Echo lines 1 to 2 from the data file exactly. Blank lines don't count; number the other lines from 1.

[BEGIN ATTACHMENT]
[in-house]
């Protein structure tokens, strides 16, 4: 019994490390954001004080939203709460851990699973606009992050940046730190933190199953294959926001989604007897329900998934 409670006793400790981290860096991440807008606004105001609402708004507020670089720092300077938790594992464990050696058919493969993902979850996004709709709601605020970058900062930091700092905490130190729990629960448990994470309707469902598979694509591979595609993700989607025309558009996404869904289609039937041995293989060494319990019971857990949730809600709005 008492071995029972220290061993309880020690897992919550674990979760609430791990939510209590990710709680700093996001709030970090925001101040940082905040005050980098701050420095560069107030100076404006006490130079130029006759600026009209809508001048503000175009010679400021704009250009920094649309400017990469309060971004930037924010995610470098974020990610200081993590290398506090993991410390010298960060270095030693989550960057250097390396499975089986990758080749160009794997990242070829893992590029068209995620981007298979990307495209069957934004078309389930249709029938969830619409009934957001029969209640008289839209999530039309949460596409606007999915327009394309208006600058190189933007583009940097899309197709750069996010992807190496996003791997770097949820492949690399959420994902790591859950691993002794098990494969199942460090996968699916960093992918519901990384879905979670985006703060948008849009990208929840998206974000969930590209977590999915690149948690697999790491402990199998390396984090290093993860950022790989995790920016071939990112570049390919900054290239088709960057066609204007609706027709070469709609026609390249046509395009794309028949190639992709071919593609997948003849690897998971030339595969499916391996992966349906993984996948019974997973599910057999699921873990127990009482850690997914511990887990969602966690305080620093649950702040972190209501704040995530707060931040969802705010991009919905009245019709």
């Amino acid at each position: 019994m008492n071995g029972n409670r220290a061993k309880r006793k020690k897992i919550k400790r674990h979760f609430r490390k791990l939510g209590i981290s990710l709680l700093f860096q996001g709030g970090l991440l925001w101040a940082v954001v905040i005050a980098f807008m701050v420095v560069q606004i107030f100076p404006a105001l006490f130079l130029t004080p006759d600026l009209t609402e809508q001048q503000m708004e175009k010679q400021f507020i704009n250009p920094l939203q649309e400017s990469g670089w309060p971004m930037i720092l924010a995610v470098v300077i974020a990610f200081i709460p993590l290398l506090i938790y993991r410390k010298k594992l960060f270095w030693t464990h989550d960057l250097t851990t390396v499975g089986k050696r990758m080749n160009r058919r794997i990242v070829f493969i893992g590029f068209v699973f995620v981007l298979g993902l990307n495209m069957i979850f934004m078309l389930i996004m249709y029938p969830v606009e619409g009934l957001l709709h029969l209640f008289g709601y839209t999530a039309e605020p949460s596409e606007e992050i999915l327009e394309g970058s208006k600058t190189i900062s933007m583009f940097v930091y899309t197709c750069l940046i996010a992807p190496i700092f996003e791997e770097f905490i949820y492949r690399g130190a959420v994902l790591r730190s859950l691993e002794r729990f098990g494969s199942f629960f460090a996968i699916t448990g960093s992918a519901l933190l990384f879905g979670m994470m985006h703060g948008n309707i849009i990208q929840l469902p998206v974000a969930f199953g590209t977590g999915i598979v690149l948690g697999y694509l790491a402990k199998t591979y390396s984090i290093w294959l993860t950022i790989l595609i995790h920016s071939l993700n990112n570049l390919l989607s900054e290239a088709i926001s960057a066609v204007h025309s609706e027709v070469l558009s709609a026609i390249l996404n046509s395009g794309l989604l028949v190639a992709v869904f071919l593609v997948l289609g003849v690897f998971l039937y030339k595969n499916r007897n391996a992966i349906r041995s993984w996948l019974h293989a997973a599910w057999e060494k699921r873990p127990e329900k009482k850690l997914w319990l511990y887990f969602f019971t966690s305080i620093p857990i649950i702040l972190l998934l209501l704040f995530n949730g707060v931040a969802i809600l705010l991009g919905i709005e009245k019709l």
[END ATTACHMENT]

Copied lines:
[in-house]
């Protein structure tokens, strides 16, 4: 019994490390954001004080939203709460851990699973606009992050940046730190933190199953294959926001989604007897329900998934 409670006793400790981290860096991440807008606004105001609402708004507020670089720092300077938790594992464990050696058919493969993902979850996004709709709601605020970058900062930091700092905490130190729990629960448990994470309707469902598979694509591979595609993700989607025309558009996404869904289609039937041995293989060494319990019971857990949730809600709005 008492071995029972220290061993309880020690897992919550674990979760609430791990939510209590990710709680700093996001709030970090925001101040940082905040005050980098701050420095560069107030100076404006006490130079130029006759600026009209809508001048503000175009010679400021704009250009920094649309400017990469309060971004930037924010995610470098974020990610200081993590290398506090993991410390010298960060270095030693989550960057250097390396499975089986990758080749160009794997990242070829893992590029068209995620981007298979990307495209069957934004078309389930249709029938969830619409009934957001029969209640008289839209999530039309949460596409606007999915327009394309208006600058190189933007583009940097899309197709750069996010992807190496996003791997770097949820492949690399959420994902790591859950691993002794098990494969199942460090996968699916960093992918519901990384879905979670985006703060948008849009990208929840998206974000969930590209977590999915690149948690697999790491402990199998390396984090290093993860950022790989995790920016071939990112570049390919900054290239088709960057066609204007609706027709070469709609026609390249046509395009794309028949190639992709071919593609997948003849690897998971030339595969499916391996992966349906993984996948019974997973599910057999699921873990127990009482850690997914511990887990969602966690305080620093649950702040972190209501704040995530707060931040969802705010991009919905009245019709």